You already MySpace. You're LinkedIn. Your slobbery canine even has a page on Dogster. But how many online social networks can you be on before it makes life too complicated?
Four, says Beth Simas, 24, a graduate student at the Univer- sity of California at Davis, who is a member of LinkedIn, Facebook, MySpace and inCircle, a community for Santa Clara University alumni.
"I don't even keep up with the ones I'm in. I rarely log on to all four during the month. It just takes too much time," Simas said.
We're hitting online networking fatigue as we navigate the plethora of social sites dedicated to everything from divorce or paganism to firefighting or animé.
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"We've only got so much time in the day, and that's what it boils down to," said Fred Stutzman, a doctoral student at the University of North Carolina's School of Information and Library Science. "You want to be there with your friends, you want to hang out with them, but when there are so many social networks, we can't really meaningfully spend time there. And if you're not getting meaningful interactions, then it's not all that fun."
More time spent at such sites
It's only natural that social interactions today have moved to the Web, since 65 percent of U.S. residents spend more time with their computers than with their significant others, according to a study by Kelton Research and Support.com. The average visit to a social network site lasts more than 21 minutes, up from almost 15 minutes last year, according to Hitwise, an Internet measurement company.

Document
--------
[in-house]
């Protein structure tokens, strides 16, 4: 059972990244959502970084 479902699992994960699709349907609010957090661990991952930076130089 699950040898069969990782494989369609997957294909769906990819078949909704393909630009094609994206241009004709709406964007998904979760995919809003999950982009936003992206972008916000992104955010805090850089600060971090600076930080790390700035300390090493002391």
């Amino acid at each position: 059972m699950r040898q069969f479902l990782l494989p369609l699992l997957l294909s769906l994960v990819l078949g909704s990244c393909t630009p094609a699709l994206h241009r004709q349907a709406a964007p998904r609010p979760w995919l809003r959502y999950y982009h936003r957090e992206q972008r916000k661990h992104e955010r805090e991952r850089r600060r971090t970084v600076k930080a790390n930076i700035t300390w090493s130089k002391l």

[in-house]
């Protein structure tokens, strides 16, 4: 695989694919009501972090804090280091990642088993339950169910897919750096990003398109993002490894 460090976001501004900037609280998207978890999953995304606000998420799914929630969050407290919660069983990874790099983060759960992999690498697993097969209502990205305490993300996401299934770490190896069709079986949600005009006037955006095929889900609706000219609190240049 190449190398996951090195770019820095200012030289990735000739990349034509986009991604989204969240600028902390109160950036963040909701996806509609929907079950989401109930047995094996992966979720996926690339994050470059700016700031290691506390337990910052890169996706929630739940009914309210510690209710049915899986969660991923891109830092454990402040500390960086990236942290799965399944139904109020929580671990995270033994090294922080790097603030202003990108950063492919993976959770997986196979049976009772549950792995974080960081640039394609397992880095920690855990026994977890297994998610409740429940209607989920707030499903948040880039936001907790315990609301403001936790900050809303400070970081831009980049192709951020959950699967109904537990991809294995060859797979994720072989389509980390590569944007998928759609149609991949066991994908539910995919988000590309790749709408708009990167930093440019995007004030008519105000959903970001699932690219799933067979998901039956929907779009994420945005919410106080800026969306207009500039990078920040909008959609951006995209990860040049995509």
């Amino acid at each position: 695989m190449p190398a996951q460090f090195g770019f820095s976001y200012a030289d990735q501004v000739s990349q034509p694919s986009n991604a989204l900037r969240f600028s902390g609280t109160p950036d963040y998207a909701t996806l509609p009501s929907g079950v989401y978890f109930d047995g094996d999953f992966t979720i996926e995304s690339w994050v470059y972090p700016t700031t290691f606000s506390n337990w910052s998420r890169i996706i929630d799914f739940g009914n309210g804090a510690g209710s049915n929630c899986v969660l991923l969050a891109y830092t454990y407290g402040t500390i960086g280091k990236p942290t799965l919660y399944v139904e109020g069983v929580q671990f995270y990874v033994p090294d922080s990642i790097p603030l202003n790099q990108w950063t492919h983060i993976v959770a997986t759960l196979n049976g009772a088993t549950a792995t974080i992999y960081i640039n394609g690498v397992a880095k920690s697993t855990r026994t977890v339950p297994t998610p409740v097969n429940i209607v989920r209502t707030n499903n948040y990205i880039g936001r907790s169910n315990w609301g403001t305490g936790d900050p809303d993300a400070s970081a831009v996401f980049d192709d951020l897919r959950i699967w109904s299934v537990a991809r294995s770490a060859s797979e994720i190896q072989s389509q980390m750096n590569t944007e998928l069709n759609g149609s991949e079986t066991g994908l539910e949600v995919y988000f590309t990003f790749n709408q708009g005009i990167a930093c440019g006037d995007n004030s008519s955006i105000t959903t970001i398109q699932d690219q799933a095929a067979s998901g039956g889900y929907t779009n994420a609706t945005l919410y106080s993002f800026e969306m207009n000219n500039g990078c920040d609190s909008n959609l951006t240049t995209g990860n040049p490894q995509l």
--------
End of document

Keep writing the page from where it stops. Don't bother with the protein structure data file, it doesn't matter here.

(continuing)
That's not counting the number of times a person visits those sites in a day.
"The purpose of social network sites is to hang out with your friends," said Danah Boyd, a fellow at the Berkman Center for Internet and Society at Harvard Law School.
Teenagers visit each other online because parents keep them from seeing each other in person as often as they would like, Boyd said.
College students use these sites as a procrastination tool.
And the highest online social network use for adults is during weekdays, when they're supposed to be working, Boyd said.
MySpace and Facebook con- tinue to dominate social networking: MySpace maintains about 72 percent of the market share and Facebook holds 16 percent, said Heather Dougherty, director of research at Hitwise.
Other social Web sites, such as Bebo, BlackPlanet, ClubPenguin, GaiaOnline, myYearbook, hi5, Classmates and Yahoo!360, each claim about 1 percent or less of the market, she said.
Comes down to organizing
So, how do you decide where to spend your time? It's all about organizing your socializing, said Stutzman of the University of North Carolina.
If John Foley were to look for a birthday present for his wife, he would click around Pronto.com, the social shopping site, and look for someone with a similar style for ideas on what to get, he said.
The Web site is vertically focused and useful, not meant to compete with Web sites focused on "gratuitous communication," said Foley, who serves as the site's president.
"People don't go to Pronto every day like they do Facebook, but they do go to Pronto when they're shopping, to see what people like," he said.
But social networking simply to network still fulfills a purpose of staying connected, so connected that you know the minute your friends and acquaintances who live thousands of miles away update their profiles.
"Five hundred friends, that's not real. But we can have 500 contacts, people we've met who can provide some sort of value at some time," Stutzman said. "And to be able to keep them a few mouse clicks away is interesting. It's social capital, and that's important for things like getting a job."
MySpace still commands the numbers, but some believe users are letting their profiles idle there and moving to Facebook.
That movement is much like how people change the regular bars they go to during their lives, said Harvard's Boyd.
"You care more often than not about where your friends are than the bar itself. Social network sites look a lot like that," she said.